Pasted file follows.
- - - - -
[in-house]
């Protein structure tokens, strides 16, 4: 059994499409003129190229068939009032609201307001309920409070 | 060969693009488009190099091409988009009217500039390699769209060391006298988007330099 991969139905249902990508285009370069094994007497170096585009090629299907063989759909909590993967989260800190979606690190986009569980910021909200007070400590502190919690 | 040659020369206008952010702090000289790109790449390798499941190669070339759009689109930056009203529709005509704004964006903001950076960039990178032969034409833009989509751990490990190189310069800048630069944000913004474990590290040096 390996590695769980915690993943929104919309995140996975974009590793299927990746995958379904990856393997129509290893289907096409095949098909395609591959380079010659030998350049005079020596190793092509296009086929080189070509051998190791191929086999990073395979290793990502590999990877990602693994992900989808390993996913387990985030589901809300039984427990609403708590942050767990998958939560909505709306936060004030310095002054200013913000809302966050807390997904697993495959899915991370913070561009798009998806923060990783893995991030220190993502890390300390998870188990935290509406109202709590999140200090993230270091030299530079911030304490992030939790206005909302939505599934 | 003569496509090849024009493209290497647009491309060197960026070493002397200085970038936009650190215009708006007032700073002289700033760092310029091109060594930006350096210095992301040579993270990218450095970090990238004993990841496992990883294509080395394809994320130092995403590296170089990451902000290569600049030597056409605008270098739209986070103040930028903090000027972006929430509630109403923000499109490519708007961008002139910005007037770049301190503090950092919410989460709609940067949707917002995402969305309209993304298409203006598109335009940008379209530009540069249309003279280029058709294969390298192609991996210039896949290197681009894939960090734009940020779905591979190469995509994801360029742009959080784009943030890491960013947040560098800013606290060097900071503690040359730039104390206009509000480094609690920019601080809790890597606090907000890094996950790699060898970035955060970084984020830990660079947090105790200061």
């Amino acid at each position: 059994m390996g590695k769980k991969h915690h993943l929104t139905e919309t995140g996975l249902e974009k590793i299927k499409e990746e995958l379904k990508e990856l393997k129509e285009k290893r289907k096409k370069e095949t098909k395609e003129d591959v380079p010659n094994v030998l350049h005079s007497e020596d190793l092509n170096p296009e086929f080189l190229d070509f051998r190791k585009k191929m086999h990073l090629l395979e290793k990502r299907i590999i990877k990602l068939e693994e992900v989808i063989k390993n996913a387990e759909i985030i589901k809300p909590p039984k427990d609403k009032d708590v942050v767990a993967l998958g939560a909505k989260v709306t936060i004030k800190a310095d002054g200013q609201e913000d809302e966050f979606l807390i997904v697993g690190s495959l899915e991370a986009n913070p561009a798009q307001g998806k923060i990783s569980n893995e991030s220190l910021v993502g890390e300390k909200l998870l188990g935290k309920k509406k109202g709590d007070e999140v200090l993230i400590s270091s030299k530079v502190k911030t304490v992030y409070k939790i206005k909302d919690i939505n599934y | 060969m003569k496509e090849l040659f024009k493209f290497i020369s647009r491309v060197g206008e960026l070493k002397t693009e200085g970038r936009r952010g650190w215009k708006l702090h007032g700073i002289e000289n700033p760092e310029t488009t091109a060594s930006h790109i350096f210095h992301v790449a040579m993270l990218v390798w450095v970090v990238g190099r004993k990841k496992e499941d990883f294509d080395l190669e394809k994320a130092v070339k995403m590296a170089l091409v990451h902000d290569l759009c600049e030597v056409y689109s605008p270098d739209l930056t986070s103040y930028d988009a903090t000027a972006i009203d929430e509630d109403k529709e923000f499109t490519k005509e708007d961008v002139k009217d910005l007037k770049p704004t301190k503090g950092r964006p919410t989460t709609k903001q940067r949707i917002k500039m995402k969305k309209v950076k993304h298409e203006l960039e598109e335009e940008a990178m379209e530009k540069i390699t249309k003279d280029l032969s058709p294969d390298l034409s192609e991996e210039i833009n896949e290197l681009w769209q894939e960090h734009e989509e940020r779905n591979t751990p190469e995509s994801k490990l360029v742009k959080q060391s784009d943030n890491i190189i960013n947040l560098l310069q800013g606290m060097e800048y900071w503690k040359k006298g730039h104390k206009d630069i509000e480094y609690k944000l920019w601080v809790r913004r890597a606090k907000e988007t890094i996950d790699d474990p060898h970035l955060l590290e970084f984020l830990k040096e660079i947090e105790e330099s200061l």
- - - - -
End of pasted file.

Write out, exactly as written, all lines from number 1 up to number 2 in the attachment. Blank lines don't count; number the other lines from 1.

[in-house]
């Protein structure tokens, strides 16, 4: 059994499409003129190229068939009032609201307001309920409070 | 060969693009488009190099091409988009009217500039390699769209060391006298988007330099 991969139905249902990508285009370069094994007497170096585009090629299907063989759909909590993967989260800190979606690190986009569980910021909200007070400590502190919690 | 040659020369206008952010702090000289790109790449390798499941190669070339759009689109930056009203529709005509704004964006903001950076960039990178032969034409833009989509751990490990190189310069800048630069944000913004474990590290040096 390996590695769980915690993943929104919309995140996975974009590793299927990746995958379904990856393997129509290893289907096409095949098909395609591959380079010659030998350049005079020596190793092509296009086929080189070509051998190791191929086999990073395979290793990502590999990877990602693994992900989808390993996913387990985030589901809300039984427990609403708590942050767990998958939560909505709306936060004030310095002054200013913000809302966050807390997904697993495959899915991370913070561009798009998806923060990783893995991030220190993502890390300390998870188990935290509406109202709590999140200090993230270091030299530079911030304490992030939790206005909302939505599934 | 003569496509090849024009493209290497647009491309060197960026070493002397200085970038936009650190215009708006007032700073002289700033760092310029091109060594930006350096210095992301040579993270990218450095970090990238004993990841496992990883294509080395394809994320130092995403590296170089990451902000290569600049030597056409605008270098739209986070103040930028903090000027972006929430509630109403923000499109490519708007961008002139910005007037770049301190503090950092919410989460709609940067949707917002995402969305309209993304298409203006598109335009940008379209530009540069249309003279280029058709294969390298192609991996210039896949290197681009894939960090734009940020779905591979190469995509994801360029742009959080784009943030890491960013947040560098800013606290060097900071503690040359730039104390206009509000480094609690920019601080809790890597606090907000890094996950790699060898970035955060970084984020830990660079947090105790200061």